For the majority of the population, theoretical physics is just that — theoretical. Maybe it was studied briefly in a high school physics class, or maybe dabbled in during college, but oftentimes theoretical physics remains, for most people, a mystery.
Brian Greene is not one of these people. In fact, Greene is one of the world’s leading theoretical physicists, boasting degrees from Harvard University and Oxford University and currently serving as the director of Columbia University’s Center for Theoretical Physics, where he is also a professor of physics and mathematics.
A Rhodes Scholar and best-selling author, Greene will open the Chautauqua Lecture Series week on “The Science of Us” with his lecture, “Mind, Matter and Our Search for Meaning in an Evolving Universe” at 10:45 a.m. EDT on Monday, Aug. 10, on the CHQ Assembly Virtual Platform.
Theoretical physics is a branch of physics which explains, rationalizes and predicts natural phenomena through the study of mathematical models and abstractions of physical objects and systems.
Simplified, theoretical physics is an attempt to understand the world by creating models of reality, in contrast to experimental physics which involves actual interaction with whatever is being studied, from pushing a sphere down a hill to measuring the speed of light particles.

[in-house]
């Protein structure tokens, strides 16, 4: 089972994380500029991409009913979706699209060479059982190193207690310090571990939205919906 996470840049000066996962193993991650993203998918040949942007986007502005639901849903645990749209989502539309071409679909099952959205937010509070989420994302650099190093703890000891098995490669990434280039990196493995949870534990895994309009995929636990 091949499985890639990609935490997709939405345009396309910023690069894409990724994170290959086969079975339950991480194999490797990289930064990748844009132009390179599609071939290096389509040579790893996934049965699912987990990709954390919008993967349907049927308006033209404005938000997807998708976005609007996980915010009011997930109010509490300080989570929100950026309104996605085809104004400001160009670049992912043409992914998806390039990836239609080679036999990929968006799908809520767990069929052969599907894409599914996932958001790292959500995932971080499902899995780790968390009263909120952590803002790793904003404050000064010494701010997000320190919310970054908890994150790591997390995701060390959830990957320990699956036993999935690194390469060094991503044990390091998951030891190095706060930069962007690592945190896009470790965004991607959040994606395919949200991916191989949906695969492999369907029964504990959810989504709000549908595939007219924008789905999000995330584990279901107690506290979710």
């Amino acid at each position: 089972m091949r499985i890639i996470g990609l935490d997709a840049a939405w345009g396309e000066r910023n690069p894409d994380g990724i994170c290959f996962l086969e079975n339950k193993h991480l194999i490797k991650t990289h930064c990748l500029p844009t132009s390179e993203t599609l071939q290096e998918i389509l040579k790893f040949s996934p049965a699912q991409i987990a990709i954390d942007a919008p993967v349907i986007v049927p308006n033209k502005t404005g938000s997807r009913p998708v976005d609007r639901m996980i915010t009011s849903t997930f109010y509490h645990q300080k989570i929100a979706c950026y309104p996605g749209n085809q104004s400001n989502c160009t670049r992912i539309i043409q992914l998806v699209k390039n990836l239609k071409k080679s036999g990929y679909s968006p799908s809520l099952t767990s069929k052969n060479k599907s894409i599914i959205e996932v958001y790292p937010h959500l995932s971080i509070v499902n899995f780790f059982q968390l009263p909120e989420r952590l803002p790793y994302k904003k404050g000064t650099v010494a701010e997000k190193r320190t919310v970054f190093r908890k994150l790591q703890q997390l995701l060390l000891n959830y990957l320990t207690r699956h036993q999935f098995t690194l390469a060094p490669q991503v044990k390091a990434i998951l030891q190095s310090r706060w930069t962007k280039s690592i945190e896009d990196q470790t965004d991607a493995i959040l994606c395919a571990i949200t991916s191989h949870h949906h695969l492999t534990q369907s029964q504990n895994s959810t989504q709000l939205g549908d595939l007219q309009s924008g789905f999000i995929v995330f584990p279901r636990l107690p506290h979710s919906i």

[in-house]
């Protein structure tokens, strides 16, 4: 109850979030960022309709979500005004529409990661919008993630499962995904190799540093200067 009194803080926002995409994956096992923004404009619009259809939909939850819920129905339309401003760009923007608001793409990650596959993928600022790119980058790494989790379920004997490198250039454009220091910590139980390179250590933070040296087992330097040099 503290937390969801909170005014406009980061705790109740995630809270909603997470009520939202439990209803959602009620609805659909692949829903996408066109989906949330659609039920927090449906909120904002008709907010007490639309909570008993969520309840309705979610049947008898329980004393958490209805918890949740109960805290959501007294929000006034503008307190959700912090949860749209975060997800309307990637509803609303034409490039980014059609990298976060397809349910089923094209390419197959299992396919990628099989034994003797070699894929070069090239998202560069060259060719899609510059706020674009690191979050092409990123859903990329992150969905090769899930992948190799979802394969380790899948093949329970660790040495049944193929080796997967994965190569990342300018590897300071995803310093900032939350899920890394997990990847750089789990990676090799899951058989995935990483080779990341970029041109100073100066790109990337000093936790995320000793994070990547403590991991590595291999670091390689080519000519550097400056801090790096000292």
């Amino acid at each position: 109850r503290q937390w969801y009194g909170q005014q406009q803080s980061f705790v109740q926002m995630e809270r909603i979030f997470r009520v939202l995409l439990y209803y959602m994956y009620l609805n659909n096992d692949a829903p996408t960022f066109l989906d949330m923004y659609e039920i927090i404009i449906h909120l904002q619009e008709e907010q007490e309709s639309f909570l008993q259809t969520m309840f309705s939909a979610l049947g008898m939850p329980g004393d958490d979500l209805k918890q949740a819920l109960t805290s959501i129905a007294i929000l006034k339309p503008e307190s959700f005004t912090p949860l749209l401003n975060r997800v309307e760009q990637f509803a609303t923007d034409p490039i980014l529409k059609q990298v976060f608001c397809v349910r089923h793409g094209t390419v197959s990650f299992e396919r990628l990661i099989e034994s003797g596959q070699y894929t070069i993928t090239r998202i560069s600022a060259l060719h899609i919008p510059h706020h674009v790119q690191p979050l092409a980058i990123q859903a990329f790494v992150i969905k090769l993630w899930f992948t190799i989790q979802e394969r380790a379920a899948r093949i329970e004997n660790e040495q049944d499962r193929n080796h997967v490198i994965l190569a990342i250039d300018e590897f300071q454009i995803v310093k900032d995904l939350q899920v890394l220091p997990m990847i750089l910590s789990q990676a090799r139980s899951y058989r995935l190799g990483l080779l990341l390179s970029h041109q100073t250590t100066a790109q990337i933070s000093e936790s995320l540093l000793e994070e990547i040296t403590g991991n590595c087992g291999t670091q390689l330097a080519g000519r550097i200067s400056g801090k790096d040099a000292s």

Greene is well known for the books he has authored: The Elegant Universe, The Fabric of the Cosmos, The Hidden Reality and, his most recent publication, Until the End of Time: Mind, Matter, and Our Search for Meaning in an Evolving Universe. Combined, these books have sold over 2 million copies and have been translated into 40 languages, and have spent a collective 68 weeks on the New York Times bestsellers list.
In addition to his work as an author and professor, Greene is also the co-founder of The World Science Festival, which, according to its website, seeks to “cultivate a general public informed by science, inspired by its wonder, convinced of its value, and prepared to engage with its implications for the future.”
The theme for Week Seven, “The Science of Us,” centers on discussion of the social and historical impact of 21st-century scientific developments, and the implications that new understandings of heritage and ethnicity have on community development and socioeconomic models moving forward. Greene’s lecture will touch on these topics, as well as giving an overview of his new work, Until the End of Time: Mind, Matter, and Our Search for Meaning in an Evolving Universe, which explores deep time and humanity’s search for purpose.
Vice President and Emily and Richard Smucker Chair for Education Matt Ewalt said that Greene will offer a unique perspective on the week’s topic.
“In a week in which we consider how 21st-century science is shaping how we think of ‘us’ as a species, Brian Greene begins at the very beginning and looks to the end of time as we know it, examining how we came to be, our role in the vast universe and humanity’s continued search for meaning,” Ewalt said.
Ewalt said he was excited to collaborate with Greene’s production team at the World Science Festival, who have produced a 50-minute program with “exceptional graphics and animations” to accompany Greene’s lecture.
This program is made possible by the Week Seven “Program Sponsor” Allegheny Health Network and the Barbara R. Foorman Science Literacy Endowment.